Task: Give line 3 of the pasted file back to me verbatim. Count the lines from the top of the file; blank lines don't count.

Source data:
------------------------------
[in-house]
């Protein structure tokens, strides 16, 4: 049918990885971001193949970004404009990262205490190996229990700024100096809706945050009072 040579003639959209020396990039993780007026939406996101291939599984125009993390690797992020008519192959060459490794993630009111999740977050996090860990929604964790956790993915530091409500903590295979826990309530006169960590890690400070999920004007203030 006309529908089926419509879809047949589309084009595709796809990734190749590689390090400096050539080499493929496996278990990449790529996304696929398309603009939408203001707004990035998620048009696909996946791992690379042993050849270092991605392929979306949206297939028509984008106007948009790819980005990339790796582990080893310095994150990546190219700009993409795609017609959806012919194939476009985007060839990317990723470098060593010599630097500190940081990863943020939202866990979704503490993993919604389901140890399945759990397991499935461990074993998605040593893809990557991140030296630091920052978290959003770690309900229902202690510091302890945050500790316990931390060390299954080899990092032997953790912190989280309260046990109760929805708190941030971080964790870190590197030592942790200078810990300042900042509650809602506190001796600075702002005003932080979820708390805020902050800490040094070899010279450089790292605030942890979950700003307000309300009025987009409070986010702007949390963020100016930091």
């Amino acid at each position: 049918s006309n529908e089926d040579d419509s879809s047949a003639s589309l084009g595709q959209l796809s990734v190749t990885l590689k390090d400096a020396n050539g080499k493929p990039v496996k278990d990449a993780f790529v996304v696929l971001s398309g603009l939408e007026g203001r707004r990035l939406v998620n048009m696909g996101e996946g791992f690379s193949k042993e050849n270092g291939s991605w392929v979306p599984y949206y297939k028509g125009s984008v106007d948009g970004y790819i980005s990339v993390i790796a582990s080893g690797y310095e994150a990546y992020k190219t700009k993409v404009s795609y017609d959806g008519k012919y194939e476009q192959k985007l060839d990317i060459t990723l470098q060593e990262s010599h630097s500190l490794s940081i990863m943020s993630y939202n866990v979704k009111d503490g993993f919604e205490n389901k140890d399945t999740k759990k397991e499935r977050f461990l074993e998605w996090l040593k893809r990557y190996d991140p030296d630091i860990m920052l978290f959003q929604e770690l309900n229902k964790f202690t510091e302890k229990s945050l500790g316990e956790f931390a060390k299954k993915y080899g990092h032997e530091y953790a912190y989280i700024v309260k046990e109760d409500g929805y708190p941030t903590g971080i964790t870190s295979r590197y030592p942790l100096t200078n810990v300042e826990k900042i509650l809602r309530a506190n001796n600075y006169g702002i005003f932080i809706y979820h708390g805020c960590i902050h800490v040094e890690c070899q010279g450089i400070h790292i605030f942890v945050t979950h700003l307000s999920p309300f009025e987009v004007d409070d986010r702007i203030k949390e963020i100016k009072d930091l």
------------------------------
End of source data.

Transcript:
């Amino acid at each position: 049918s006309n529908e089926d040579d419509s879809s047949a003639s589309l084009g595709q959209l796809s990734v190749t990885l590689k390090d400096a020396n050539g080499k493929p990039v496996k278990d990449a993780f790529v996304v696929l971001s398309g603009l939408e007026g203001r707004r990035l939406v998620n048009m696909g996101e996946g791992f690379s193949k042993e050849n270092g291939s991605w392929v979306p599984y949206y297939k028509g125009s984008v106007d948009g970004y790819i980005s990339v993390i790796a582990s080893g690797y310095e994150a990546y992020k190219t700009k993409v404009s795609y017609d959806g008519k012919y194939e476009q192959k985007l060839d990317i060459t990723l470098q060593e990262s010599h630097s500190l490794s940081i990863m943020s993630y939202n866990v979704k009111d503490g993993f919604e205490n389901k140890d399945t999740k759990k397991e499935r977050f461990l074993e998605w996090l040593k893809r990557y190996d991140p030296d630091i860990m920052l978290f959003q929604e770690l309900n229902k964790f202690t510091e302890k229990s945050l500790g316990e956790f931390a060390k299954k993915y080899g990092h032997e530091y953790a912190y989280i700024v309260k046990e109760d409500g929805y708190p941030t903590g971080i964790t870190s295979r590197y030592p942790l100096t200078n810990v300042e826990k900042i509650l809602r309530a506190n001796n600075y006169g702002i005003f932080i809706y979820h708390g805020c960590i902050h800490v040094e890690c070899q010279g450089i400070h790292i605030f942890v945050t979950h700003l307000s999920p309300f009025e987009v004007d409070d986010r702007i203030k949390e963020i100016k009072d930091l």